Aircraft wings that change their shape in flight can help to protect the environment
A top priority for any airline is to conserve as much fuel as possible – and this helps to protect the environment. The EU project SARISTU aims to reduce kerosene consumption by six percent, and integrating flexible landing devices into aircraft wings is one step towards that target. Researchers will be showcasing this concept alongside other prototypes at the ILA Berlin Air Show from May 20-25 (Hall 6, Booth 6212).
Airport congestion has reached staggering levels as some 2.2 billion people a year take to the skies for business or pleasure. As their numbers grow and more jets add to pollution in the atmosphere, the drawbacks to the popularity of flying become obvious. This has encouraged airlines, aircraft manufacturers and researchers to pull together to reduce airliners' kerosene consumption and contribute to protecting the environment. One effort in this direction is the EU's SARISTU project, short for Smart Intelligent Aircraft Structures.
Landing flaps that change their shape
While birds are able to position their feathers to suit the airflow, aircraft wing components have so far only been rigid. As the name suggests, landing flaps at the trailing edge of the wing are extended for landing. This flap, too, is rigid, its movement being limited to rotation around an axis. This is set to change in the SARISTU project. "Landing flaps should one day be able to adjust to the air flow and so enhance the aerodynamics of the aircraft," explains Martin Schüller, researcher at the Fraunhofer Institute for Electronic Nano Systems ENAS in Chemnitz. A mechanism that alters the landing flap's shape to dynamically accommodate the airflow has already been developed by the consortium partners. Algorithms to control the required shape modifications in flight were programmed by ENAS, in collaboration with colleagues from the Italian Aerospace Research Center (CIRA) and the University of Naples.
The mechanism that allows the landing flap to change shape can only function if the skin of the landing flap can be stretched as it moves, a problem tackled by researchers from the Fraunhofer Institute for Manufacturing Technology and Advanced Materials IFAM in Bremen. "We've come up with a silicon skin with alternate rigid and soft zones," reveals Andreas Lühring from Fraunhofer IFAM. "There are five hard and three soft zones, enclosed within a silicon skin cover extending over the top."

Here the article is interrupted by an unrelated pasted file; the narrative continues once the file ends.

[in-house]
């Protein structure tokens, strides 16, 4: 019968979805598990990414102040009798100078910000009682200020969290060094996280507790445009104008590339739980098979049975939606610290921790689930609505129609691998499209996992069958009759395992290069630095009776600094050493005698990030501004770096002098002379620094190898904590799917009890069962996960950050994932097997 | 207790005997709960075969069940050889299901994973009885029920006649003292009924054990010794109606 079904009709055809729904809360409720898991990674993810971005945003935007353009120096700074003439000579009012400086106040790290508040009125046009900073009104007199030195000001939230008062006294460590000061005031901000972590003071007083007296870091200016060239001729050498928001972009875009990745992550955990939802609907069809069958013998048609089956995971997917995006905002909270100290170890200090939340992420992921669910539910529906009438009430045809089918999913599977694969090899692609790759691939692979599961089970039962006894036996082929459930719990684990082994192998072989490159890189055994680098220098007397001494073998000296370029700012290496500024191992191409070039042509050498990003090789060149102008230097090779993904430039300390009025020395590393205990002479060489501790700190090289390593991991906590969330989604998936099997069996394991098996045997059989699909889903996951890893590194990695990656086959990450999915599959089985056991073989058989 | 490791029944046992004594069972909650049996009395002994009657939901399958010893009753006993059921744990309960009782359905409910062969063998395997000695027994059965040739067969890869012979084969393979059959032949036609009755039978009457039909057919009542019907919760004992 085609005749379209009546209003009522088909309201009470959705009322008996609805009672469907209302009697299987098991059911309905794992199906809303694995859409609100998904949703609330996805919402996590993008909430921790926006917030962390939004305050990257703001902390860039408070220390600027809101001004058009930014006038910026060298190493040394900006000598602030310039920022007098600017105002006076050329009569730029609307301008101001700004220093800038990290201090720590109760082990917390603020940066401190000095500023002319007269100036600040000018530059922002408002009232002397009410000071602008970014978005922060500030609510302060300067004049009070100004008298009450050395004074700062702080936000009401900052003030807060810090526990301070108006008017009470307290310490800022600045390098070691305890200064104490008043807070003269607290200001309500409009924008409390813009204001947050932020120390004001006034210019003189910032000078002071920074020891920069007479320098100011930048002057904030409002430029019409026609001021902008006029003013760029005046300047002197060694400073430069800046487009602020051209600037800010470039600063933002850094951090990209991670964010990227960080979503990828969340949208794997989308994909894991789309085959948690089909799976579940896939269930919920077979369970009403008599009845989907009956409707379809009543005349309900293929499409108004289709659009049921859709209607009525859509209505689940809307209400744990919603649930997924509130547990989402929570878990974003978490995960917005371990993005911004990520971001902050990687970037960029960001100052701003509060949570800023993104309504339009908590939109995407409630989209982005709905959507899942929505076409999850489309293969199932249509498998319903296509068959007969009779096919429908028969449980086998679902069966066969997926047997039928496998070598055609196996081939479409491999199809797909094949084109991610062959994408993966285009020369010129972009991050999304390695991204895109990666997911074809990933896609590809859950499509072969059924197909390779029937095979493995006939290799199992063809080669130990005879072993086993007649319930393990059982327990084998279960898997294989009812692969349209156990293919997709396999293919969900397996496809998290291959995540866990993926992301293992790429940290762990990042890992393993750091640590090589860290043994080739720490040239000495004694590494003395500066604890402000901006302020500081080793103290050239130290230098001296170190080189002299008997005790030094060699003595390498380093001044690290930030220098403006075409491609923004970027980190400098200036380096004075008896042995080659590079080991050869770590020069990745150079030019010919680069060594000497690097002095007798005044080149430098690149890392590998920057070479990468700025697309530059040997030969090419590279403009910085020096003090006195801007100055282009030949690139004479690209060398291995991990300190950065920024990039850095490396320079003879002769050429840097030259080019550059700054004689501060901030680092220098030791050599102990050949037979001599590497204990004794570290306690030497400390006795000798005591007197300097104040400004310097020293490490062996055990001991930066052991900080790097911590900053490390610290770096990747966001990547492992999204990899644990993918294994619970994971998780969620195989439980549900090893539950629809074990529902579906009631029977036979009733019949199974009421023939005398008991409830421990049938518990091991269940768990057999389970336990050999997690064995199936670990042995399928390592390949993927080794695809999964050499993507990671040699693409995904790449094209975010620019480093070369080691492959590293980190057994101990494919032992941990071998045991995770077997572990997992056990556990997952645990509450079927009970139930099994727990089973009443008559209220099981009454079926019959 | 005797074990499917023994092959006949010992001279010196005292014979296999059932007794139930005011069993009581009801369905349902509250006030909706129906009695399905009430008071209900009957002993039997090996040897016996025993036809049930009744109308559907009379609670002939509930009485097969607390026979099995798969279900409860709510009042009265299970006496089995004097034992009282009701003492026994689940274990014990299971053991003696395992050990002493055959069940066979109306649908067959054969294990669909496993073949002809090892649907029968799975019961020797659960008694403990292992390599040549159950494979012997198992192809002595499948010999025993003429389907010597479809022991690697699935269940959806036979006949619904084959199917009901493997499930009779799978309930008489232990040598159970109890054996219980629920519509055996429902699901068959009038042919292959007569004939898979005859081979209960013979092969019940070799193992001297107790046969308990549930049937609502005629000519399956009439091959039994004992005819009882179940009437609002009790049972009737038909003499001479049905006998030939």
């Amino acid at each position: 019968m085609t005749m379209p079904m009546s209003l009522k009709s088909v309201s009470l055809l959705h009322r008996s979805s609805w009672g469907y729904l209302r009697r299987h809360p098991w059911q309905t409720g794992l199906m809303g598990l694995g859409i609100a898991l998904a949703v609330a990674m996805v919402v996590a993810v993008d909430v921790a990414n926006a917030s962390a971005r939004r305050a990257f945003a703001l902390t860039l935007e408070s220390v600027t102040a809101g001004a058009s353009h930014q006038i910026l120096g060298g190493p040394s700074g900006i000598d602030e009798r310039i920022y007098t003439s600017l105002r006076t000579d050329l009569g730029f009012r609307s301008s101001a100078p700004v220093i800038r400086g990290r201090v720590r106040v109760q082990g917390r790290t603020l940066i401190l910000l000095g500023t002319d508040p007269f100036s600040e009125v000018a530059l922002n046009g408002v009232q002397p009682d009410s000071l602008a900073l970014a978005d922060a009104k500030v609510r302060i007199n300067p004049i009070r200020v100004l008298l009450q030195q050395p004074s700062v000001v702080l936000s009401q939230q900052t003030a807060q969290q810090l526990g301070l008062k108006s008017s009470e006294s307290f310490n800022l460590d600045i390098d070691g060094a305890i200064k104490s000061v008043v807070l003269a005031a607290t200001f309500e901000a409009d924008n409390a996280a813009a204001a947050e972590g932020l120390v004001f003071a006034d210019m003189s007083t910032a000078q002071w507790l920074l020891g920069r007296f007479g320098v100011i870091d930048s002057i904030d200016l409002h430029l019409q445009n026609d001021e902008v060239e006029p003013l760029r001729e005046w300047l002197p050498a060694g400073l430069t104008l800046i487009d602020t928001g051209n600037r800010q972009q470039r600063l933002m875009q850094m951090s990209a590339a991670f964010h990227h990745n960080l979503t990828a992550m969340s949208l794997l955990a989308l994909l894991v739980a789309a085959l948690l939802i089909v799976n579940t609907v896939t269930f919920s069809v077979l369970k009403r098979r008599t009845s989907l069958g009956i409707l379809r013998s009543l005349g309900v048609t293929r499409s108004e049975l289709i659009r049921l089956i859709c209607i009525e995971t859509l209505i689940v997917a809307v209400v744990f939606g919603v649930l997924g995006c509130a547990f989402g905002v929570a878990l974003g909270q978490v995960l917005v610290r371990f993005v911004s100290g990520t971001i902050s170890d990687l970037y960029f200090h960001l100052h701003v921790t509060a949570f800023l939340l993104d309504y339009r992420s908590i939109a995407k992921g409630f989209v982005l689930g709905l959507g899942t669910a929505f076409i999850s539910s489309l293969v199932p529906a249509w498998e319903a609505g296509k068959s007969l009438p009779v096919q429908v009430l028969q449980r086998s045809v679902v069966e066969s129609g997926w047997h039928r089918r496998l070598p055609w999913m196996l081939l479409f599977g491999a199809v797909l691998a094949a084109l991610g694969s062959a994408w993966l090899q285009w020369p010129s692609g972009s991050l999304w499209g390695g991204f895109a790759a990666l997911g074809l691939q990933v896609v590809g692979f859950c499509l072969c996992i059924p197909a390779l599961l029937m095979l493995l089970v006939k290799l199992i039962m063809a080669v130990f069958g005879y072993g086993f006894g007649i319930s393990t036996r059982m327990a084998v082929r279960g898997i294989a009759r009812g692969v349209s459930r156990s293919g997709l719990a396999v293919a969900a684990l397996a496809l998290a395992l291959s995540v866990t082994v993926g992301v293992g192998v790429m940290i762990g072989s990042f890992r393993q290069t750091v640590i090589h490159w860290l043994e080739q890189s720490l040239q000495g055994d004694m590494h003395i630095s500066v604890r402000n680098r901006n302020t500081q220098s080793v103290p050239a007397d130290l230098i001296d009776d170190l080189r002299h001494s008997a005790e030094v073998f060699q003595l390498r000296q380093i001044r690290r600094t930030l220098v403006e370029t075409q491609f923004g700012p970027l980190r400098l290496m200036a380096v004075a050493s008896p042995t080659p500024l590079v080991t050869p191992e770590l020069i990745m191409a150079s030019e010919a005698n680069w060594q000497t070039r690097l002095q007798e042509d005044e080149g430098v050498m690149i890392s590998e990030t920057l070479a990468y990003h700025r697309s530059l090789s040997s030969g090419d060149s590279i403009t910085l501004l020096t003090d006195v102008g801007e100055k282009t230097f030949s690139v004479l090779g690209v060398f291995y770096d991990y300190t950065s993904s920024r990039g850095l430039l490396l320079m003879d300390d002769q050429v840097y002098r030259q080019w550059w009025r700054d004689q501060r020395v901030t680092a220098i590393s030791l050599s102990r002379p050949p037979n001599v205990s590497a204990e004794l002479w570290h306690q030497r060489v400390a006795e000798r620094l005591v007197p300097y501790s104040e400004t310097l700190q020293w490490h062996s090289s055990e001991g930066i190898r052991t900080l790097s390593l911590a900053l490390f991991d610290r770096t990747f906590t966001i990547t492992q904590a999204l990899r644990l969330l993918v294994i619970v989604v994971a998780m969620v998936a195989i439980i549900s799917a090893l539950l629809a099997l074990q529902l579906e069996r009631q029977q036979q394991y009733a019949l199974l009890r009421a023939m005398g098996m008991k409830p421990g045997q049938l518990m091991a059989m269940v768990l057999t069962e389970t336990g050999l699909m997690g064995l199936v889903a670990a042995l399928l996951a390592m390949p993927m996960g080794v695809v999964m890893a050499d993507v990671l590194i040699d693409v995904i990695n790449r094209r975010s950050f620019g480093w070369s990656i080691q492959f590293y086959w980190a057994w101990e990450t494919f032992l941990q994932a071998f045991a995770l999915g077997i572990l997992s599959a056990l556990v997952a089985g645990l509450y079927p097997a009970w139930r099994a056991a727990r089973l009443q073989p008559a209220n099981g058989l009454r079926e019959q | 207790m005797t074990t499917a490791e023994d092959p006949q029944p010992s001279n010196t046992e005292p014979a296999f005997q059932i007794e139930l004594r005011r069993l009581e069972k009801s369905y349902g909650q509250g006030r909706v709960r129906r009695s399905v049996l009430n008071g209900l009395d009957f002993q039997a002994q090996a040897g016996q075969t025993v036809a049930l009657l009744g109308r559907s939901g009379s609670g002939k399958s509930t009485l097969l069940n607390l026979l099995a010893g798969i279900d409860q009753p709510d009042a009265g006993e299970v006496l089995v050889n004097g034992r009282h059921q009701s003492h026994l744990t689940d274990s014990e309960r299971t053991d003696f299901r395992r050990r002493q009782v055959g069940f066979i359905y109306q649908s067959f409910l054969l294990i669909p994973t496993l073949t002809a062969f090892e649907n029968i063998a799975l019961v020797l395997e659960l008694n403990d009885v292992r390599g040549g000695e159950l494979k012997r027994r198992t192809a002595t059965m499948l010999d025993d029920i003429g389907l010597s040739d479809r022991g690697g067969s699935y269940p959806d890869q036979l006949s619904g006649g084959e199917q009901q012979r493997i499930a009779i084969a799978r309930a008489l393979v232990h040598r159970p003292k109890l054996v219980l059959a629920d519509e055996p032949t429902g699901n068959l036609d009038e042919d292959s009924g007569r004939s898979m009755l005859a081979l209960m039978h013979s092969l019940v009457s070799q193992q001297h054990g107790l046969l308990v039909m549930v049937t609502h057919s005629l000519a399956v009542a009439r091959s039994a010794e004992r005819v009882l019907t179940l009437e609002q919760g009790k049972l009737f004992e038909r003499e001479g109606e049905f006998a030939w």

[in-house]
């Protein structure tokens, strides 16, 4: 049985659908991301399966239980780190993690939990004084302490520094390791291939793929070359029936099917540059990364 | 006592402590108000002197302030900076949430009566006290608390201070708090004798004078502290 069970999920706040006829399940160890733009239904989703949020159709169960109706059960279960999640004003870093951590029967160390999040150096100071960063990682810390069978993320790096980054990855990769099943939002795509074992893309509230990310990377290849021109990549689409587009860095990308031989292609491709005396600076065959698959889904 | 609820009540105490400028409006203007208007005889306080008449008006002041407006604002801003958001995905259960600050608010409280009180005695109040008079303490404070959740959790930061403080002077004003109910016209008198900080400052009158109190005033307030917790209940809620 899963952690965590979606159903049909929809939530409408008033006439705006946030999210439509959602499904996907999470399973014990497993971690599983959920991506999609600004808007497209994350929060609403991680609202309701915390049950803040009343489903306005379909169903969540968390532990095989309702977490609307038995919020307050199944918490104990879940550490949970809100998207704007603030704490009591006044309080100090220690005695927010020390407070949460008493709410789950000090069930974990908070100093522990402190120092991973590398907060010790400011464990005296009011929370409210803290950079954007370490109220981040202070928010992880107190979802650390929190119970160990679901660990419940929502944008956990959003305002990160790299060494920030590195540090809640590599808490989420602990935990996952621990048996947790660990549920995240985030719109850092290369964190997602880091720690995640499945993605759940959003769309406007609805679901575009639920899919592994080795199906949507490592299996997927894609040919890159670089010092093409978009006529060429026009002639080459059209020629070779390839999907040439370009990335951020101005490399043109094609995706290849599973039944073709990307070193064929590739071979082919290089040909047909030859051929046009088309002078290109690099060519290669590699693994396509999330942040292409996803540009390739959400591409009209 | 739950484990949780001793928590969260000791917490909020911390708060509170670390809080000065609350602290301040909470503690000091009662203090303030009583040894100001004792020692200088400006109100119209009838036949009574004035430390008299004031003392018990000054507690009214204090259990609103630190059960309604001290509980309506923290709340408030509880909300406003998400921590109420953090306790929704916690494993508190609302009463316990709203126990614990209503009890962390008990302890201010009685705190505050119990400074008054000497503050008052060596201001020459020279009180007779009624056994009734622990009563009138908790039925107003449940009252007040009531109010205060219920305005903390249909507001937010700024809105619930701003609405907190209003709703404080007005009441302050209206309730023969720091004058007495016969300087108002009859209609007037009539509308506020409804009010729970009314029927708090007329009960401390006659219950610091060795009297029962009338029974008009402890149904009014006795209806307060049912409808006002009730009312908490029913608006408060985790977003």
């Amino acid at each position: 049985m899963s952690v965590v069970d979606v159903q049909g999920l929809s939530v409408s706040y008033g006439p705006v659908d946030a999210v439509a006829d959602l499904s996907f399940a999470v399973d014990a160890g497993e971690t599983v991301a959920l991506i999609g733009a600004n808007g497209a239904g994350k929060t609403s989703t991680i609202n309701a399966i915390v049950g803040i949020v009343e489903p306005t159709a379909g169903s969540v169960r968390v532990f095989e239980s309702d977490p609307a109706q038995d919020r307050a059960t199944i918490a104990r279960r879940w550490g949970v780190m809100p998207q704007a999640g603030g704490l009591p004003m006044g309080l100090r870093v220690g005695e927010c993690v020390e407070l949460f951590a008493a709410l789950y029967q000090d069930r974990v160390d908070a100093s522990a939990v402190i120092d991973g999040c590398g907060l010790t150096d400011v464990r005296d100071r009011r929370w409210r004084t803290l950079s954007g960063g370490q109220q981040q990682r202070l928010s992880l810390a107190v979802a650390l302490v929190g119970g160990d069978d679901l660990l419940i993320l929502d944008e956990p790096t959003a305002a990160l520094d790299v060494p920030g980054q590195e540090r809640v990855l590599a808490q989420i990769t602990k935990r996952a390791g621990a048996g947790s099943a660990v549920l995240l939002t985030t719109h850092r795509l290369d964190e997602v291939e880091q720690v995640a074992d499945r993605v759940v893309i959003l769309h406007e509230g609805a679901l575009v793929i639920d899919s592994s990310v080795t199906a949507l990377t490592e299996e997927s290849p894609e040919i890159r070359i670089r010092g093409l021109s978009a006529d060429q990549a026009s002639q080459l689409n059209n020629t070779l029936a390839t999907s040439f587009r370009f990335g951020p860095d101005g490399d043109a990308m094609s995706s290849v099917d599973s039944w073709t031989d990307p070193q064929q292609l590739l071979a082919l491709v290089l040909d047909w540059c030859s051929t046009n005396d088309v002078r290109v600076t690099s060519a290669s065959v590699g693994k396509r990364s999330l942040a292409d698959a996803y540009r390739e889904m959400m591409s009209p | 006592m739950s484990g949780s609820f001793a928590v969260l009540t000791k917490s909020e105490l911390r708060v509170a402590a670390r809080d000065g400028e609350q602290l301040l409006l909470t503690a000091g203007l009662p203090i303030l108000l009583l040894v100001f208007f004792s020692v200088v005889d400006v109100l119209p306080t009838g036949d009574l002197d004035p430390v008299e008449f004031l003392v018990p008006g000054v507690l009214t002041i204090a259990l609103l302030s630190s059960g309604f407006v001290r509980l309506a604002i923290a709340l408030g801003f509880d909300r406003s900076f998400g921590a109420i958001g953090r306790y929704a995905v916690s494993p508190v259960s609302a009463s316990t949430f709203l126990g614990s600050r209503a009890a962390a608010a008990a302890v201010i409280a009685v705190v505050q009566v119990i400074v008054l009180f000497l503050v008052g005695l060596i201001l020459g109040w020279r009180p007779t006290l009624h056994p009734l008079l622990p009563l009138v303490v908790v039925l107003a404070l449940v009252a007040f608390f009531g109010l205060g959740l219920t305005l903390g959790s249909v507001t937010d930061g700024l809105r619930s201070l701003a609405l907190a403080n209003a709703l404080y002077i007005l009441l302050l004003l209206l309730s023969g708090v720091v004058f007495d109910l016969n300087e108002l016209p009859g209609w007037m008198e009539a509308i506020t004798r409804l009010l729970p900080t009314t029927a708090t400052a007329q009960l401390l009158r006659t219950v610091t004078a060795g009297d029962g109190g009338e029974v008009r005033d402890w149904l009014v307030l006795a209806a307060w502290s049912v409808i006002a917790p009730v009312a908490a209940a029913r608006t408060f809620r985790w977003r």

The mechanism sits underneath the soft zones, the areas that are most distended. While the novel design is noteworthy, it is the material itself that stands out, since the flexible parts are made of elastomeric foam that retain their elasticity even at temperatures ranging from minus 55 to 80 degrees Celsius.
Four 90-centimeter-long prototypes – two of which feature skin segments – are already undergoing testing. Does the mechanism work? Are the forces being transferred correctly? These are questions for upcoming tests in the wind tunnel. Scientists will be showcasing the prototype at the ILA Berlin Air Show from May 20 – 25.
A single improvement won't be enough to cut kerosene consumption by six percent. Since a variety of measures are needed, scientists from Fraunhofer IFAM are participating in a second subproject focusing on the wingtip. Here the SARISTU consortium has developed a tab that forms part of the wing tip and changes shape during flight to keep air resistance as low as possible. Any gap between the flap and the fixed aircraft wing would cancel out any positive effect. "This led us to develop an elastic connecting element, and this work already covers everything from the chemical makeup to the process technology and manufacture of the component," says Lühring. Like the landing tab, this component retains its elasticity at temperatures ranging from minus 55 to 80 degrees Celsius, and it easily copes with the high wind speeds involved. Researchers will be showcasing the prototype at the ILA Berlin Air Show.